A further alternative, embodying an alignment element disposed on sealing band 15 is shown as a second preferred embodiment in FIG. 2. Having reference to that figure, elastic sealing band 15 is further fitted with an alignment surface 16. As shown in FIG. 2A, alignment surface 16 may be implemented as a simple projection, protrusion or ridge 18 formed on an internal surface of band 15, and substantially perpendicular thereto. Another alternative to this implementation consists of the addition to alignment surface 16 of a barb, or detent, 17 to the free end thereof. Such a barbed alignment surface is shown in FIG. 2B.

As a further alternative to the substantially continuous alignment surface 16 or projection 18 shown in FIG. 2, an alternative embodiment may be formed wherein projection 16 is discontinuous. By way of illustration, but not limitation, such an implementation might be utilized where it is desirable for reasons of space or ease of installation to eliminate the projection 16 where it will be engaged at the corners of case 1.

A third preferred embodiment of the present invention is shown at FIG. 4, wherein it is desirable to form the case without depression 14, not shown in this embodiment. In this implementation, elastic sealing band 15 is maintained in substantial alignment with case 1 by means of projection 16 inserted into horizontal seam 12 (covered by band 15 in this view). In this instance, the alignment projection 16 of band 15 serves as the sole alignment methodology, and is shown in FIG. 4A. As before, a barb or other projection 17 may be added to projection 16 as shown in FIG. 4B to minimize tampering with the seal.

The present invention has been particularly shown and described with respect to certain preferred embodiments of features thereof. However, it should be readily apparent to those of ordinary skill in the art that various changes and modifications in form and detail may be made without departing from the spirit and scope of the invention as set forth in the appended claims. In particular, differing materials, seal plans and cross-sections, electrical conducting methodologies, and mechanical fasteners may, with equal facility, be implemented without departing from the teachings set forth herein, and such alternatives are specifically contemplated by the principles of the present invention. Furthermore, while the discussion herein of the principles of the present invention has centered on an implementation on computer head disc assemblies, it will be apparent to those of ordinary skill in the art that the invention taught herein may, with equal facility, be implemented on a broad range of component sealing applications. All such implementations are specifically contemplated by the principles of the present invention. The invention disclosed herein may be practiced without any element which is not specifically disclosed herein.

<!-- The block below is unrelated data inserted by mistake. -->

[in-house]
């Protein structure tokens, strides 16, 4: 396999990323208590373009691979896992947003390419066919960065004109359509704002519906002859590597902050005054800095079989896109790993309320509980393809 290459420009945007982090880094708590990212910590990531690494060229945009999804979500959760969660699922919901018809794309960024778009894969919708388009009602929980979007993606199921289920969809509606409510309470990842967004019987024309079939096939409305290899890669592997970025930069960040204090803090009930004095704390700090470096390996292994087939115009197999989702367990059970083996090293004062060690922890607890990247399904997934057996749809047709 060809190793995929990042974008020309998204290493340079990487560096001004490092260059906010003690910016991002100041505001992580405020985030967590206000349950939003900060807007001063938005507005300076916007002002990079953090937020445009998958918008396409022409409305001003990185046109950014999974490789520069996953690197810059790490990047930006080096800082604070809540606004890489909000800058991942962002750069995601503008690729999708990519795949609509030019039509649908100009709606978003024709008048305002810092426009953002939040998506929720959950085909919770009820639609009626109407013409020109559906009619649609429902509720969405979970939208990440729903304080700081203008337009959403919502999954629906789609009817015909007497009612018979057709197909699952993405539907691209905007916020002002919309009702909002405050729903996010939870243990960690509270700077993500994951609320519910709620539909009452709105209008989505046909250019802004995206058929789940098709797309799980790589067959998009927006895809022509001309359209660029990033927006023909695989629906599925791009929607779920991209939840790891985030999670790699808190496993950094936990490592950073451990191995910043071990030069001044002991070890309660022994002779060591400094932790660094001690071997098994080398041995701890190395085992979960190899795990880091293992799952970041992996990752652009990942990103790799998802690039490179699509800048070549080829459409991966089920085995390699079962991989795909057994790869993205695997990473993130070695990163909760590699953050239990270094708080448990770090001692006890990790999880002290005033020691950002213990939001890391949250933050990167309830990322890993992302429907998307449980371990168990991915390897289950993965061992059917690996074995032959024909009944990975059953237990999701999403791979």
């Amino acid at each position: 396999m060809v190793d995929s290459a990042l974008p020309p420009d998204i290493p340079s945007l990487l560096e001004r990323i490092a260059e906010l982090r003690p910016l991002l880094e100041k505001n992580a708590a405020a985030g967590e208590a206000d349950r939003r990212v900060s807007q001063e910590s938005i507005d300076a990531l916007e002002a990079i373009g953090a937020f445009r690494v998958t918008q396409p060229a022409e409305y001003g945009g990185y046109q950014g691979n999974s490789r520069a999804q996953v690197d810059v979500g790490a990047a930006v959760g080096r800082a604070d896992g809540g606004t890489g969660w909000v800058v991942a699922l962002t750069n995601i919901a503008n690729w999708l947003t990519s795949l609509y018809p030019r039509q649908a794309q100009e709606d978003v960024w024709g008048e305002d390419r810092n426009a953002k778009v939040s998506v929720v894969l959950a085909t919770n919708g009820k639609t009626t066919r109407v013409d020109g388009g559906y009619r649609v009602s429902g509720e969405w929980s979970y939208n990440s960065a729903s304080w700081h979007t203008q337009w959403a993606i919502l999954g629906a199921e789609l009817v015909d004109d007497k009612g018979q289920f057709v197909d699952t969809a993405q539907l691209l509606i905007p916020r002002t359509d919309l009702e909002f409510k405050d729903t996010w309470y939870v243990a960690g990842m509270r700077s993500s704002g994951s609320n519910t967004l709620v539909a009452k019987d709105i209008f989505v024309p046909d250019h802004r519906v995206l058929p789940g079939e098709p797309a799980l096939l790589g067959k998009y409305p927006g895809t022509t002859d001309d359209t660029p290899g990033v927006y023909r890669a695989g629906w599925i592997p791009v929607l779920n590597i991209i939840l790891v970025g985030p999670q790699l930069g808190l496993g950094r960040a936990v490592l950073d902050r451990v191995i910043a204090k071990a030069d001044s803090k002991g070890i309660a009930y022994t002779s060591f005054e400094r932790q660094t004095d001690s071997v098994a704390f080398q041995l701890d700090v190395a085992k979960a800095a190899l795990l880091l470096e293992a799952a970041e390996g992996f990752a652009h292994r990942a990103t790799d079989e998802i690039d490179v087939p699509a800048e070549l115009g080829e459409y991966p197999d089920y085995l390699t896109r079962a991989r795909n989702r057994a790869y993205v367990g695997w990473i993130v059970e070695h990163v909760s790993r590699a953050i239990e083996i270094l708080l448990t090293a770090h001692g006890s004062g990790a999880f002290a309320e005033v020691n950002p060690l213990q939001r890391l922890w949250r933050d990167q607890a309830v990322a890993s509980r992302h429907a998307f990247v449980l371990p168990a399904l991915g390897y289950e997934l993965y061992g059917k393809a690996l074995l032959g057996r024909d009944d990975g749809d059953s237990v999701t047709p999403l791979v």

Patent Citations
Cited PatentFiling datePublication dateApplicantTitle
US1998791 *Jun 27, 1934Apr 23, 1935Goodrich Co B FSealing strip
US3074520 *Jan 4, 1960Jan 22, 1963Bell Telephone Labor IncContinuity device
US3139131 *Jun 4, 1962Jun 30, 1964Hutchinson Herman RContainer seal structure
US3291495 *Jul 7, 1964Dec 13, 1966Illinois Milling IncSelf-aligning seal
US3483285 *Jan 6, 1967Dec 9, 1969Potter Instrument Co IncClamping device and method
US3743544 *Dec 16, 1970Jul 3, 1973United Aircraft CorpFuel cell
US4150406 *Nov 30, 1977Apr 17, 1979Stollorz Herbert RTransducer lifting means employing plural flexures
US4293135 *Feb 25, 1980Oct 6, 1981Parker-Hannifin CorporationSegmented seal
US4854476 *Jul 25, 1988Aug 8, 1989Serco Mold, Inc.Container and perimeter seal therefor
US4950521 *Dec 8, 1986Aug 21, 1990Shin-Etsu Chemical Co., Ltd.Covering member for casing of fixed disc memory unit
US5021905 *Nov 13, 1989Jun 4, 1991Hewlett-Packard CompanyDisk drive enclosure for minimizing stresses and a vibration damping seal therefor
US5080252 *Jan 15, 1991Jan 14, 1992Teac CorporationSealing apparatus for sealing magnetic device
US5081552 *Jan 31, 1989Jan 14, 1992International Business Machines CorporationRigid magnetic disk drive head disk assembly and enclosure structure
US5187621 *Mar 25, 1991Feb 16, 1993Quantum CorporationRFI/EMI reduction for head and disk assembly
US5223996 *Mar 20, 1992Jun 29, 1993Digital Equipment CorporationCombined shock mount frame and seal for a rigid disk drive
US5270887 *Dec 4, 1991Dec 14, 1993Western Digital CorporationCompact disk drive head disk assembly with conformable tape seal
US5394306 *Sep 7, 1993Feb 28, 1995Norand CorporationShock absorbent packaging apparatus